With both schools willing to consider the option, a heated, 25 metre, six-lane lap pool for the island could be built between Waiheke’s high school and the adjacent Te Huruhi Primary for only a little over $1 million and in a remarkably short time.
SwimGym director Horst Miehe’s company already teaches about 250 Waiheke swimming squad students and has worked with all the island’s 700 primary school children to deliver the Greater Auckland Aquatic Programme.
He says the opportunity for a facility for the island and its 1000 students will obviously be brief.
However, with both schools prepared to look at the opportunity, a pool at the potential new site should be vigorously explored, he told Gulf News this week.
“This is a very narrow opportunity and we have a chance to have something built and someone willing to fund it.
“I would be stunned to think the island would not go with opportunity in this case.”
Using what he describes as “broad brush strokes”, he says the 25 metre pool and its surrounds would require an area of 1275 square metres, and the timeframe for the build could be as short as 200 days.
He says the pool at Pakuranga College has been successfully operated for 21 years. Its six-lane lap pool is heated, covered at night and available for public use, including long-running community evening sessions. It is open year-round, with minimal ancillary buildings.
A similar, project for nearby Bucklands Beach Intermediate was costed in 2014 at $1.1 million. Heating for the open-air facility was estimated at $40,000 to $50,000 a year, he says.
Mr Miehe, a director of the SwimGym business that leases the existing Pakuranga College pool for swimming lessons, says the lack of overhead cover is not an issue. To have it enclosed, and the filtration necessary to keep the indoor environment breathable, would be enormous, he said.
As it is, their young athletes enjoy competing in the pool in the outdoors environment.
By comparison, heating and ventilation for even a small 15m by 6m teaching pool in a modest 500 sq m building would have massive heating and ventilation costs.
On Waiheke, the primary school pool at Te Huruhi has been empty and closed for two summers and a replacement won’t be an entitlement when the Donald Bruce Road schools are redeveloped over the next two years.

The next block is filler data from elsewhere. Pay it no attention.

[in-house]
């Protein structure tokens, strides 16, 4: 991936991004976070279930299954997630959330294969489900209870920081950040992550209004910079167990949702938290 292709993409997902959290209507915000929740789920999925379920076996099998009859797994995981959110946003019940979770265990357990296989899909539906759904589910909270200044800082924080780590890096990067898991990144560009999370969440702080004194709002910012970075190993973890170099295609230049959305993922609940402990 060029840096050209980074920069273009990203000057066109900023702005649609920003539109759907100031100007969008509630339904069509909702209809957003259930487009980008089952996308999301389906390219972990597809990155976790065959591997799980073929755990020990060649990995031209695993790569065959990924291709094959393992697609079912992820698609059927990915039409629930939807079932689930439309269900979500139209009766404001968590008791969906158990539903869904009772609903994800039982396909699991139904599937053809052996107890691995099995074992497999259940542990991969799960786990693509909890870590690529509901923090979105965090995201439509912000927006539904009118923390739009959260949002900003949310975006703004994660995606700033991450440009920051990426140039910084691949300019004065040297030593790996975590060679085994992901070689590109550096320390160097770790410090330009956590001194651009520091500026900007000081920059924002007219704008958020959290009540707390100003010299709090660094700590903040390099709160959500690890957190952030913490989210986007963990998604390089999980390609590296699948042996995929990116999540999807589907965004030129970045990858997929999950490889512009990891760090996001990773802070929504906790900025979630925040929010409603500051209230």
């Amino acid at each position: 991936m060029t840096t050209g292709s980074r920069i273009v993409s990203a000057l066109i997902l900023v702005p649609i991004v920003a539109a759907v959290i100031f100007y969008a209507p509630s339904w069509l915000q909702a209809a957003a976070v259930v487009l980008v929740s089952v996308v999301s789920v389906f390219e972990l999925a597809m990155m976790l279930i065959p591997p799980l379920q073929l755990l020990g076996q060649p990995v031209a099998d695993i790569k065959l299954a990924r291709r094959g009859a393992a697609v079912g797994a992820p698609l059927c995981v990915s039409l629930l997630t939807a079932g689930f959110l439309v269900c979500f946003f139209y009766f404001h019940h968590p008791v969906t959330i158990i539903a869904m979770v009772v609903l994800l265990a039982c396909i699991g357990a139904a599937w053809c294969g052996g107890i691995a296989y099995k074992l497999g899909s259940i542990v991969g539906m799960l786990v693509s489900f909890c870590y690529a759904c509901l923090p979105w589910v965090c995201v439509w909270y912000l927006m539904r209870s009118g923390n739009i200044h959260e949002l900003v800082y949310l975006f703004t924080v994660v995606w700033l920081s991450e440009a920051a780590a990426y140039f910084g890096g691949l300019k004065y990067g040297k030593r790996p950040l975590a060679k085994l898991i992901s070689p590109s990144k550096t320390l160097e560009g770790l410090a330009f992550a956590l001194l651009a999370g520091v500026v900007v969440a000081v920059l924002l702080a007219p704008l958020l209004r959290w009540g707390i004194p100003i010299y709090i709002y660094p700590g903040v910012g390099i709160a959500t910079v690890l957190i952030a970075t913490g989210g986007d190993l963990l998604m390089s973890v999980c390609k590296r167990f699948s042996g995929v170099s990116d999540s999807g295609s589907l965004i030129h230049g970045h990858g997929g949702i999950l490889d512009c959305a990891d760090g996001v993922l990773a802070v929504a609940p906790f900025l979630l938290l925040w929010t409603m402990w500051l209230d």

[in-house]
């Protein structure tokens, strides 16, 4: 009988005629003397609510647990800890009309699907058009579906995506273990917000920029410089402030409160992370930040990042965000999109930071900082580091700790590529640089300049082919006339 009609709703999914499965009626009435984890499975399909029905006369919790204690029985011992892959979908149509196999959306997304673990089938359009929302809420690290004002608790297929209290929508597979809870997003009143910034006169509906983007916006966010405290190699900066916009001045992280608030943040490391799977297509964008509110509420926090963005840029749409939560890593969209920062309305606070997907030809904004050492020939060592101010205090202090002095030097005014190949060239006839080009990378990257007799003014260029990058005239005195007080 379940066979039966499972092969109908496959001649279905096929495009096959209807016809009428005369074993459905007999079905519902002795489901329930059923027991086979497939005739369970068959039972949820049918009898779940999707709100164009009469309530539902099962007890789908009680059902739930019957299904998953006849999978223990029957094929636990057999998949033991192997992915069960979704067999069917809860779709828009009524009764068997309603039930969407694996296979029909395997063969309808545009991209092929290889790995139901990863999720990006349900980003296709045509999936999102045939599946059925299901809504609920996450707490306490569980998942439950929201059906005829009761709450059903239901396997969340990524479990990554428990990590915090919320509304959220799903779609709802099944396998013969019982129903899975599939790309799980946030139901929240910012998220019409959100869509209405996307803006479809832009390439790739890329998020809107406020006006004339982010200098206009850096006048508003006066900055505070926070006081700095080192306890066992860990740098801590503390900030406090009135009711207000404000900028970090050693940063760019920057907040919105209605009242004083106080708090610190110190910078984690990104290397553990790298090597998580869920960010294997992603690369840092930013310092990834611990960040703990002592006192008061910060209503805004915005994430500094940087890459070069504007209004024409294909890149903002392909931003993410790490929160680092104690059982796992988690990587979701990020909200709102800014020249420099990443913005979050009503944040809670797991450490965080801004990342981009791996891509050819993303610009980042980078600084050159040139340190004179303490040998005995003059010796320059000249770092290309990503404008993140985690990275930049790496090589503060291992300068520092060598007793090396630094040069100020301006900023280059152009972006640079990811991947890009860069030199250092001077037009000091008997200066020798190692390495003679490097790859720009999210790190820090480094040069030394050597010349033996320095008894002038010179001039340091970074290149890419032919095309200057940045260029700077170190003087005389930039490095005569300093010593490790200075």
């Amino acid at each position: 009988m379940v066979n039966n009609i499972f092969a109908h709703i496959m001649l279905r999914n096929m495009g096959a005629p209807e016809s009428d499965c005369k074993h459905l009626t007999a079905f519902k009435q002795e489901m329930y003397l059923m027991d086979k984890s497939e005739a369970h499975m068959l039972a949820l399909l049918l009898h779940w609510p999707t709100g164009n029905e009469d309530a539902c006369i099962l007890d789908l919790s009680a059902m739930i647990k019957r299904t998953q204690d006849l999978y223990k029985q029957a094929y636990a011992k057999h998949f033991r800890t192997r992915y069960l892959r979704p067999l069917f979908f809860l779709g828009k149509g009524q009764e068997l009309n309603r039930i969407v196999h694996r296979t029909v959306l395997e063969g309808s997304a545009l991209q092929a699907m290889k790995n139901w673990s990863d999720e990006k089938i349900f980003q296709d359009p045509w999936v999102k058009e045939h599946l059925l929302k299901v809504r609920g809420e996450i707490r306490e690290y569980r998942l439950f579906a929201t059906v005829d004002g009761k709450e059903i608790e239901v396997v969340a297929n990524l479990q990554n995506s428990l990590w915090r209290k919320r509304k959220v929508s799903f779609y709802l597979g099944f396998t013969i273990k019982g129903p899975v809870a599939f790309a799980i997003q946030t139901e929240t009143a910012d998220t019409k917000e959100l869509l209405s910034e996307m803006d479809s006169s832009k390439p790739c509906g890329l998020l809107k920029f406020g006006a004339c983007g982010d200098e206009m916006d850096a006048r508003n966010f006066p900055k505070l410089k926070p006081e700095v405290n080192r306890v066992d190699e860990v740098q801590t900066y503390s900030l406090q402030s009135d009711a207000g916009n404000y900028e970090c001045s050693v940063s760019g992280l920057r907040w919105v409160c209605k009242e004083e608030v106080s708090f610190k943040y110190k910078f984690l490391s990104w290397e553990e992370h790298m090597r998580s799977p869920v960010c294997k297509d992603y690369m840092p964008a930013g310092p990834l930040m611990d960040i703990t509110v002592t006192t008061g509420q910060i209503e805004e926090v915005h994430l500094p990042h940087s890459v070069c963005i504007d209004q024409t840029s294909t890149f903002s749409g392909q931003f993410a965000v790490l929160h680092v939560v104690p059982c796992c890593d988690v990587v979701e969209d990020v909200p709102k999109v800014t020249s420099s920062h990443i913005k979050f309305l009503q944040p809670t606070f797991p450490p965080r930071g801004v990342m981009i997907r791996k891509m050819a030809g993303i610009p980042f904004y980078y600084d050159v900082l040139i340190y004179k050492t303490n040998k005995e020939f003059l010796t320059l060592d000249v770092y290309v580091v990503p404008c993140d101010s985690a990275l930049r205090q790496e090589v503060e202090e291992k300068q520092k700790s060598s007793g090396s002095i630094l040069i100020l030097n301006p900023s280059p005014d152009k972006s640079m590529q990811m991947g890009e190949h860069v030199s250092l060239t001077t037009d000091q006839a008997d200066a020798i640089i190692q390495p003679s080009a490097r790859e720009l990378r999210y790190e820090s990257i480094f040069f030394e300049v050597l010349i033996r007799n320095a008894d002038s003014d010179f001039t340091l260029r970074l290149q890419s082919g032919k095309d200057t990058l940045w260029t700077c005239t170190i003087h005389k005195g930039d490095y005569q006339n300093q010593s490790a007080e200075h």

An outdoor pool would be cheap and easy to run, with a relatively low capital cost, and at worst could be closed for a time during winter to lower overheads, he says.
SwimGym on Waiheke already has local instructors and a year-round programme and the numbers justify a heated outdoor pool as a starting point.
Mr Miehe points to Water Safety New Zealand’s Water Skills for Life programme and says that in situ learning is recognised as the foundation for all the skills needed to live safely, especially on the island. “Kids need to be safe – it’s crippling if they cannot keep themselves safe around water.”
In the past, freezing outdoor school pools had provided skills and perhaps even a higher standard of awareness of what it would be like to be at risk in the sea.
“A stand-alone community pool, as such, is most unlikely to be a priority for the [council] in any foreseeable future,” he says.
“Waiheke is an island and the number of children that live here – relative to the 38,000 population in areas like Pakuranga – is pretty small.”
By comparison, and for immediate discussion, the school site would be a relatively easy option that would not preclude community use for other age groups.
“It is appalling in my view if strife in terms of what sort of facility is developed were to stop our accomplishing it,” he says.
“Working together for a common goal makes much more sense.
“Nothing is completely off the table and it’s clear that the funds are pretty much there to put something in place.
“We should take a pragmatic look at all the potential options to see which is the most likely to be achievable.
“You can start with an outdoor facility and then look at whether or not you need cover.”
- Liz Waters